When Should You Not Use the Name-Main Idiom?
00:00 In the previous lesson, you saw when it’s recommended to use the name-main idiom. And in this lesson, you’ll see examples of when you may want to use the name-main idiom, but when other solutions may be more appropriate.
00:14 The first scenario is when you’re writing pure scripts. If you don’t plan on importing your script as a module, and you’re not writing tests for it, you don’t need to use the name-main idiom at all.
Feel free to put your code into the global namespace without nesting it in an
__name__ == "__main__" block. That being said, if you’re using a tool that provides extra functionality when you use it, feel free to use the name-main idiom. It doesn’t hurt. For example, the PyCharm code editor adds a little run button beside any instance of the name main idiom that it sees because it’s an indication that you do intend to run the file as a script at some point.
If you watched the previous lesson, I showed you an example of how to write tests for your script in a separate
test.py file. But if you are not using your script as a command-line entry point, and you just need it for module functionality, you might be tempted to write your tests in the same file as your module.
Then when you run that script, it’ll run the tests instead of asking for user input like before. Here’s an example of
repeat.py where the unit test is written in the same file, and in the name-main idiom, you’re actually calling
unittest.main() to run the suite of tests.
02:03 This is not as recommended because mixing your test code with your module code is not a best practice. It’s best to put them in separate test files. So this works if you’ve got a small personal project, and you just need to write a really quick test to verify that your function is working correctly, such as if you’re doing a coding challenge for an interview.
But the larger your project grows, and if you’re going to be sharing it with other people and actually using this module in a useful way, having tests in the same place both makes the code harder to read and understand, and it allows other people to import your tests when they really just want to import the functions and classes that are defined here. So in this case, even if you’re not using the
repeat.py file as a command-line entry point, it’s best to separate the test out into a separate file.
Looking back at
repeat.py again, if you want to use it just as a module, then just have the
repeat() function defined. And then inside of the name-main idiom, you could have it printing out the results of calling the
repeat() function on some text, like
"Hello", with some number of repetitions, like three.
Then if you were to call
repeat.py as a script, it would print out
Hello three times. So that’s great if it’s just a little demo and it’s a personal project that only one person is working on and it’s small, but say you wanted to provide this module for someone else to use.
And then when you call
repeat.py as a script again, now you have a nicely formatted demonstration, but here the alternative actually is to provide just proper documentation for your module instead, because imagine that you have more than this function, and you wanted to show that as well.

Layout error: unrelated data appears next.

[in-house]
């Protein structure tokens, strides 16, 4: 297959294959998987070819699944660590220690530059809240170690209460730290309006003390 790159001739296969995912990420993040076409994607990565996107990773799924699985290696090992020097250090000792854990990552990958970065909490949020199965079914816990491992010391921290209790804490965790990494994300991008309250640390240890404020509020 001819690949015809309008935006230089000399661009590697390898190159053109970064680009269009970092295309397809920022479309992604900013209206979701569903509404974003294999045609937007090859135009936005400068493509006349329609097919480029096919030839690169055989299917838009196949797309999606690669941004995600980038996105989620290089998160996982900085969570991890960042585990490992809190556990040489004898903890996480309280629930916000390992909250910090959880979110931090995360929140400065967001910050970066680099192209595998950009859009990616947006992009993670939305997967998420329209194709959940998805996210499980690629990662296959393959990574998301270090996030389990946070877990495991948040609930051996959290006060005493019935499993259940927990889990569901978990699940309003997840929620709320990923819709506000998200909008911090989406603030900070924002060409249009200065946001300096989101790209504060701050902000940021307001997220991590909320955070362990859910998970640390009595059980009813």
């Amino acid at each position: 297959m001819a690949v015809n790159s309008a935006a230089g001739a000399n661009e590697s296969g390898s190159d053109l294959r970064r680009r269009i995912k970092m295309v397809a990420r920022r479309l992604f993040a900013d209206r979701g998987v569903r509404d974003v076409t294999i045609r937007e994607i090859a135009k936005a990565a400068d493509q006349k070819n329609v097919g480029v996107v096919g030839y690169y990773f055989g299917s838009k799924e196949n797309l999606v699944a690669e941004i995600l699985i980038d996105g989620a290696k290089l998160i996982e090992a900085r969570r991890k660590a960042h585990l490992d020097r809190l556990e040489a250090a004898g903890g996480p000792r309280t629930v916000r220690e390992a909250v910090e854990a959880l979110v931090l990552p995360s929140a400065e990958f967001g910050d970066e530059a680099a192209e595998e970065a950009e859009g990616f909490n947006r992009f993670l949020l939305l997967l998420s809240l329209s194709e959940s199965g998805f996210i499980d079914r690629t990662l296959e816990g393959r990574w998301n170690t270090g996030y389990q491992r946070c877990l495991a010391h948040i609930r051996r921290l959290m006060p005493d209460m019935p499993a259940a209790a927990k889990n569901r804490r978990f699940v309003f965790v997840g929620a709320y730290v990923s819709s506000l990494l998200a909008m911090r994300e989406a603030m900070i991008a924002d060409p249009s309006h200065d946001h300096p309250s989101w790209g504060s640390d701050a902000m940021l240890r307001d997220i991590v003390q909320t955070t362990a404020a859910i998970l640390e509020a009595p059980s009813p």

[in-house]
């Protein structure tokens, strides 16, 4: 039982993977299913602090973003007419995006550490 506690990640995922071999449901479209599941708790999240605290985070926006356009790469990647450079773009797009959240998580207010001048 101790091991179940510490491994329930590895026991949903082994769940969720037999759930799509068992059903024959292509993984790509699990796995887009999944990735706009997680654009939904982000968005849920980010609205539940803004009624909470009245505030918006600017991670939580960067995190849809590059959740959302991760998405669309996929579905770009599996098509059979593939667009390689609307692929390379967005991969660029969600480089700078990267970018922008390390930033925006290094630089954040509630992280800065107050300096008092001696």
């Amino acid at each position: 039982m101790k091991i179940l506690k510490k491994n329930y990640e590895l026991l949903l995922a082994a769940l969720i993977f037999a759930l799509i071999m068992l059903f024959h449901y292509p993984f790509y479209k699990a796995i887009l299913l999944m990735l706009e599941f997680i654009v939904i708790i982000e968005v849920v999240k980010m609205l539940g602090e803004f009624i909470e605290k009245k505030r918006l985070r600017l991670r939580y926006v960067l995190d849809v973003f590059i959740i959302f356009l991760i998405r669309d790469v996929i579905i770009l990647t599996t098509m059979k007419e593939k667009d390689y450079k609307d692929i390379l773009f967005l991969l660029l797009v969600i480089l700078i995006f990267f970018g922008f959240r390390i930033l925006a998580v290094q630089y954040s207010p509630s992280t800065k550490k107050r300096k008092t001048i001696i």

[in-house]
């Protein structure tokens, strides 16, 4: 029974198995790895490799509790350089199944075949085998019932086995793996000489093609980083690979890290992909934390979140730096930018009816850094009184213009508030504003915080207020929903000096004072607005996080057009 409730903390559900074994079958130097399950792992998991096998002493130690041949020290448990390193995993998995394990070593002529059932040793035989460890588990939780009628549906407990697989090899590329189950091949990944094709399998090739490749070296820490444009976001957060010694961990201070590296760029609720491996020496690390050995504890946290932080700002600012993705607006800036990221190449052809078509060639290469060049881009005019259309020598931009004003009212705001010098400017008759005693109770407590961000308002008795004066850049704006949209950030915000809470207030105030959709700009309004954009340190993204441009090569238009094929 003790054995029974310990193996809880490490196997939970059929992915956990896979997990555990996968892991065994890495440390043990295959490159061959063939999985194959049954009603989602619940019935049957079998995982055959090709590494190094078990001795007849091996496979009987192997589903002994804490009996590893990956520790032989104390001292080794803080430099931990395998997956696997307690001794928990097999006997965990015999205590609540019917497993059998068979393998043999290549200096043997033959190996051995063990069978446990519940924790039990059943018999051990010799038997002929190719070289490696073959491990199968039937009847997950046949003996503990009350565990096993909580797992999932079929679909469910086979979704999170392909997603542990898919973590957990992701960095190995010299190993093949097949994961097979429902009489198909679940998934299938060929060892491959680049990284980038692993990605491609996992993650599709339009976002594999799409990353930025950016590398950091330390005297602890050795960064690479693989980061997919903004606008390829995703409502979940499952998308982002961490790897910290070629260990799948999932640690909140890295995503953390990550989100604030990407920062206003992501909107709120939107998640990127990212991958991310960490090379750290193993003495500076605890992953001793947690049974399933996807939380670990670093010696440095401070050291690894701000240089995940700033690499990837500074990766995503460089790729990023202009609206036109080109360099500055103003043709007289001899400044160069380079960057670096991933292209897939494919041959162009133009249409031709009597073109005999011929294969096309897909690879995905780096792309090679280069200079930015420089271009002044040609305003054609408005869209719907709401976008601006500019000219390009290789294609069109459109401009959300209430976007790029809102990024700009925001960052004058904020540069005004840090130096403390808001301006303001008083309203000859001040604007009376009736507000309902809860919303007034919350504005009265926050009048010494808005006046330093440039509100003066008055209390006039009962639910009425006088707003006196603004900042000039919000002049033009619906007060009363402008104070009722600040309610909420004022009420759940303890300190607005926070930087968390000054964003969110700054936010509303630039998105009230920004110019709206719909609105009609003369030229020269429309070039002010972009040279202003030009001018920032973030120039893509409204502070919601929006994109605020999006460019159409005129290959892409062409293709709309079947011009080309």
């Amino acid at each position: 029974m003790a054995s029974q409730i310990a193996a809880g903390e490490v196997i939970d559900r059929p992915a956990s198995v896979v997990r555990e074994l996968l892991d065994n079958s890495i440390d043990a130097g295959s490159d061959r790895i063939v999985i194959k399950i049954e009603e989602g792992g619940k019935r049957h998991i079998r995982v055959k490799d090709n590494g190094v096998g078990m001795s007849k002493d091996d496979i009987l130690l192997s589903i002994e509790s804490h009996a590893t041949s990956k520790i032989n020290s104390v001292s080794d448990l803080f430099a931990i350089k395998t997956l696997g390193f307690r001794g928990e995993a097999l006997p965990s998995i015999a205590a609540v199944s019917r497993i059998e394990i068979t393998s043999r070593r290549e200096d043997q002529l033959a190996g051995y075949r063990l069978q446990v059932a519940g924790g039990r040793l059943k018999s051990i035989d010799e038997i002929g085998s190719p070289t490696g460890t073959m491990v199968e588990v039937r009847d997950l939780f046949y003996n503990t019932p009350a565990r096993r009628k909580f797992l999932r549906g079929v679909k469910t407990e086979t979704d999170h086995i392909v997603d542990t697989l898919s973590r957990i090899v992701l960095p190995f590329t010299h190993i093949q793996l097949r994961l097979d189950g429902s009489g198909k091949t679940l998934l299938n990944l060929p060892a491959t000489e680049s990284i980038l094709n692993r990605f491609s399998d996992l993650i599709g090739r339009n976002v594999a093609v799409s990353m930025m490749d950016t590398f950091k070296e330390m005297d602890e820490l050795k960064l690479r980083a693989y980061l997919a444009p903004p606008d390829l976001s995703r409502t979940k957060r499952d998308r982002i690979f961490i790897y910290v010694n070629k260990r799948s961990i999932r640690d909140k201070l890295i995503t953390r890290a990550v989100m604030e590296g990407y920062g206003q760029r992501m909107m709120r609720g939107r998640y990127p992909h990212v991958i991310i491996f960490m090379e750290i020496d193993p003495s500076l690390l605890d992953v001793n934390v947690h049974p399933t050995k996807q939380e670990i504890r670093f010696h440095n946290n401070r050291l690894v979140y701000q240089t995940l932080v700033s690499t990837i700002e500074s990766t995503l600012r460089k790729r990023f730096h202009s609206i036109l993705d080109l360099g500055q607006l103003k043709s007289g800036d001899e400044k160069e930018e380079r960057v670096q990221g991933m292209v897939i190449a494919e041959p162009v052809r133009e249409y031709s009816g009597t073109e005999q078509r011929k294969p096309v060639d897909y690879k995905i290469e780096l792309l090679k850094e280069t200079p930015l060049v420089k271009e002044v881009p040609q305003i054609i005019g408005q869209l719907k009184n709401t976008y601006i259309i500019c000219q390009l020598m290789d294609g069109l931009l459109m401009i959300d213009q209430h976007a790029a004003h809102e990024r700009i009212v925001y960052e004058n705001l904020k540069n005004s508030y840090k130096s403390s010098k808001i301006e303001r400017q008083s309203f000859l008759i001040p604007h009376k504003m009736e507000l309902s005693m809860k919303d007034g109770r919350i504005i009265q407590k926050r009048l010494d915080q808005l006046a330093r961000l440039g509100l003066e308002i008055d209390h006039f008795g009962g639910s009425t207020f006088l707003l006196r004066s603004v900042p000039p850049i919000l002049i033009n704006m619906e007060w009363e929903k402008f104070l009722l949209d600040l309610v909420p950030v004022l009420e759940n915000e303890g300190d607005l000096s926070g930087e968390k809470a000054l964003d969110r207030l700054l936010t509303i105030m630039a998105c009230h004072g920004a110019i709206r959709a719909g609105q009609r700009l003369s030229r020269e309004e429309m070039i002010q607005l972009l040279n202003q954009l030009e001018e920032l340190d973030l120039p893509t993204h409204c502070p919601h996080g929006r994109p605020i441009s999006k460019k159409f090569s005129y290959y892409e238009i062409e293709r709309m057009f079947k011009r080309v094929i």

05:40 Of course, the docstring I’m providing here is just a minimal example, and if you want to learn more about docstrings, you can look at the additional resources provided at the end of this course.
05:50 There are many benefits of using docstrings for your demonstrations. For one, your demo is now located in the same location as the code, and it doesn’t have to be run to see the output. You just have to read it.
You can also make use of Python’s built-in features, like the
help() function. So, if you go into the Python console, you can import the
repeat module so you have access to it, and then call the
help() function on
repeat, and it provides you documentation about the module.
You could also use the
doctest module so that your docstrings can double as tests, essentially feeding two birds with one scone. A tutorial for using the
doctest module is also provided in the additional resources at the end of the course.
And finally, if you’re building larger command-line applications, it’s best to use a separate file as your dedicated entry point, like a
main.py file. In
main.py, you can handle user input without nesting it in the name-main idiom.
And then any functions you use, like
repeat(), can be imported in. Note that for parsing more complex command-line inputs, you can also use the built-in
argparse module or any number of external modules for building command-line programs.
07:28 And just like with the examples before, I’ll provide you some resources about building command-line interfaces at the end of this course. So, to summarize when you may want to use the name-main idiom but when a different approach may be better: when you’re writing pure scripts, you can use the name-main idiom, but you don’t have to.
07:48 Especially if your code is going to be read by beginner programmers, it may just confuse or overwhelm someone reading it. And if you’re tempted to include tests for your module in the same script, consider moving the test to a separate location.
08:03 And if you’re trying to provide demonstrations about how your module should work, consider putting those demonstrations in docstrings instead and providing full documentation for your project. And finally, when you’re creating a complex command-line interface, create a dedicated module for it and a separate file that acts as your interface, and then you can import everything in from your module.
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